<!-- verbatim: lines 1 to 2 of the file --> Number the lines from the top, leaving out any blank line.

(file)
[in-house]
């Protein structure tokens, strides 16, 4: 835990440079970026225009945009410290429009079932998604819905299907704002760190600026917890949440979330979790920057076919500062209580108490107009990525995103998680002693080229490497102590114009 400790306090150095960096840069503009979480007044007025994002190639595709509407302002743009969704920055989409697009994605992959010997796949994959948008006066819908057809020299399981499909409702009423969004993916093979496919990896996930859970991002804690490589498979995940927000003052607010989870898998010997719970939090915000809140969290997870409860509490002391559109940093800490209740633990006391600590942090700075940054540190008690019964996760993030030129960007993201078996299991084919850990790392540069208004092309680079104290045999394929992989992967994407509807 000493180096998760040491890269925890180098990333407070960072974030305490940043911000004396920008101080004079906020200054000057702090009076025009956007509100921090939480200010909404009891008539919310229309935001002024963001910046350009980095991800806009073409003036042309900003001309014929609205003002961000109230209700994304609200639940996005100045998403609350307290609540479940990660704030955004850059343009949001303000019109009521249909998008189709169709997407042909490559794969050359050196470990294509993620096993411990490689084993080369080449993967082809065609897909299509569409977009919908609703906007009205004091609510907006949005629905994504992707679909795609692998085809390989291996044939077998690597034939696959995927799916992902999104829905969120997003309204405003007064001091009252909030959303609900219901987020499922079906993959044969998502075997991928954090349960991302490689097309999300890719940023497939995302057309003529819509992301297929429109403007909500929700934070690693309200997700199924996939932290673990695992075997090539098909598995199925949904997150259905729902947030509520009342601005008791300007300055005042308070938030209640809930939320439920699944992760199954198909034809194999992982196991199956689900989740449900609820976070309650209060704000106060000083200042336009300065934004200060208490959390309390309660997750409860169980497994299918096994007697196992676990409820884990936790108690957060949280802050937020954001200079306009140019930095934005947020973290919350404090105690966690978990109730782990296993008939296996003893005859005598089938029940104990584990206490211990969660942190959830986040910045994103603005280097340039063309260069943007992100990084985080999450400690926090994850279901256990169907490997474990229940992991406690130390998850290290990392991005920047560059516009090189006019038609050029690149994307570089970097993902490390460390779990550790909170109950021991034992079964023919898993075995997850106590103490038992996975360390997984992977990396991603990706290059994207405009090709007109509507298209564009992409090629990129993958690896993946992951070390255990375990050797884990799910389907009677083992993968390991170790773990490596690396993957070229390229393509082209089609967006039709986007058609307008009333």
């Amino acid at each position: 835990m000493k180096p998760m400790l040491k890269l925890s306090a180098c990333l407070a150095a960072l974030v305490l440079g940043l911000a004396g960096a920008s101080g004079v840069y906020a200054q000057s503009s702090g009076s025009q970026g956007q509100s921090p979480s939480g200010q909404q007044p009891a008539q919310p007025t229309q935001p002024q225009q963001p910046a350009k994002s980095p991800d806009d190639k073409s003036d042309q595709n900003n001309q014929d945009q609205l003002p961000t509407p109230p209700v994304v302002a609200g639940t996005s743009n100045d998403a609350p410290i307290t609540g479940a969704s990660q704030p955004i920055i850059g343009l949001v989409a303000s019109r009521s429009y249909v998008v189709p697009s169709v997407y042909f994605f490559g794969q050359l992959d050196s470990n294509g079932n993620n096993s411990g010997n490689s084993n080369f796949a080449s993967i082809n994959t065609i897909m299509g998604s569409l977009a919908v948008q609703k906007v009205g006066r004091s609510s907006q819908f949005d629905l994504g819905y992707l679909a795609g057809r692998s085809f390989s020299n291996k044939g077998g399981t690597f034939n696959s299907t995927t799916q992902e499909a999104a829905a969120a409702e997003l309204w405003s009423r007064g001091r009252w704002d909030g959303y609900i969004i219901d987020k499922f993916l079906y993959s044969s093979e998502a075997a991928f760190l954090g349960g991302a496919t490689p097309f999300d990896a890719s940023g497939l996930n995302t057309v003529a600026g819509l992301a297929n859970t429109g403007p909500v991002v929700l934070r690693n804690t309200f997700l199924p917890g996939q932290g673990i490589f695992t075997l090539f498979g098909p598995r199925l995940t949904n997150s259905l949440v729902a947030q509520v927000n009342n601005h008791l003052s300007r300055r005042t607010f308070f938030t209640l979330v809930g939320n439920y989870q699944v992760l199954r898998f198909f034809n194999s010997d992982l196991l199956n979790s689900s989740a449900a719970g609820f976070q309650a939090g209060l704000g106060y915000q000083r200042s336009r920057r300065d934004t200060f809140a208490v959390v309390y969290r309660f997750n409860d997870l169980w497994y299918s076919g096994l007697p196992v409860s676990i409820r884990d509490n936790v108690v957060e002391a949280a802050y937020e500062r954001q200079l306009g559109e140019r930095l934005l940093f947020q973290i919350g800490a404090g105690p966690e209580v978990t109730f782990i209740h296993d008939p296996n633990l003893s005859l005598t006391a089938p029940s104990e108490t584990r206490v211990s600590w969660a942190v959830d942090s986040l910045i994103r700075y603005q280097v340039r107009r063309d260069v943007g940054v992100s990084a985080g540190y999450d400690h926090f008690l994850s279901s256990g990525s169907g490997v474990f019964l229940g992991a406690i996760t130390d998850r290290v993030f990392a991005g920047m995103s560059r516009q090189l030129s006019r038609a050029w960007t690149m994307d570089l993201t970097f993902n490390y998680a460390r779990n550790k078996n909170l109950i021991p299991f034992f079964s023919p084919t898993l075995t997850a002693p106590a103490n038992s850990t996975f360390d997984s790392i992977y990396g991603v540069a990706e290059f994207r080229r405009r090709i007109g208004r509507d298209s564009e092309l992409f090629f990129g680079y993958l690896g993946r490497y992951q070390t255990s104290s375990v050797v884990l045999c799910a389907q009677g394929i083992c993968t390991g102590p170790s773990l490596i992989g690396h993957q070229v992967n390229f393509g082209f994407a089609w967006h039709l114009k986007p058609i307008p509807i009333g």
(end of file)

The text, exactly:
[in-house]
């Protein structure tokens, strides 16, 4: 835990440079970026225009945009410290429009079932998604819905299907704002760190600026917890949440979330979790920057076919500062209580108490107009990525995103998680002693080229490497102590114009 400790306090150095960096840069503009979480007044007025994002190639595709509407302002743009969704920055989409697009994605992959010997796949994959948008006066819908057809020299399981499909409702009423969004993916093979496919990896996930859970991002804690490589498979995940927000003052607010989870898998010997719970939090915000809140969290997870409860509490002391559109940093800490209740633990006391600590942090700075940054540190008690019964996760993030030129960007993201078996299991084919850990790392540069208004092309680079104290045999394929992989992967994407509807 000493180096998760040491890269925890180098990333407070960072974030305490940043911000004396920008101080004079906020200054000057702090009076025009956007509100921090939480200010909404009891008539919310229309935001002024963001910046350009980095991800806009073409003036042309900003001309014929609205003002961000109230209700994304609200639940996005100045998403609350307290609540479940990660704030955004850059343009949001303000019109009521249909998008189709169709997407042909490559794969050359050196470990294509993620096993411990490689084993080369080449993967082809065609897909299509569409977009919908609703906007009205004091609510907006949005629905994504992707679909795609692998085809390989291996044939077998690597034939696959995927799916992902999104829905969120997003309204405003007064001091009252909030959303609900219901987020499922079906993959044969998502075997991928954090349960991302490689097309999300890719940023497939995302057309003529819509992301297929429109403007909500929700934070690693309200997700199924996939932290673990695992075997090539098909598995199925949904997150259905729902947030509520009342601005008791300007300055005042308070938030209640809930939320439920699944992760199954198909034809194999992982196991199956689900989740449900609820976070309650209060704000106060000083200042336009300065934004200060208490959390309390309660997750409860169980497994299918096994007697196992676990409820884990936790108690957060949280802050937020954001200079306009140019930095934005947020973290919350404090105690966690978990109730782990296993008939296996003893005859005598089938029940104990584990206490211990969660942190959830986040910045994103603005280097340039063309260069943007992100990084985080999450400690926090994850279901256990169907490997474990229940992991406690130390998850290290990392991005920047560059516009090189006019038609050029690149994307570089970097993902490390460390779990550790909170109950021991034992079964023919898993075995997850106590103490038992996975360390997984992977990396991603990706290059994207405009090709007109509507298209564009992409090629990129993958690896993946992951070390255990375990050797884990799910389907009677083992993968390991170790773990490596690396993957070229390229393509082209089609967006039709986007058609307008009333």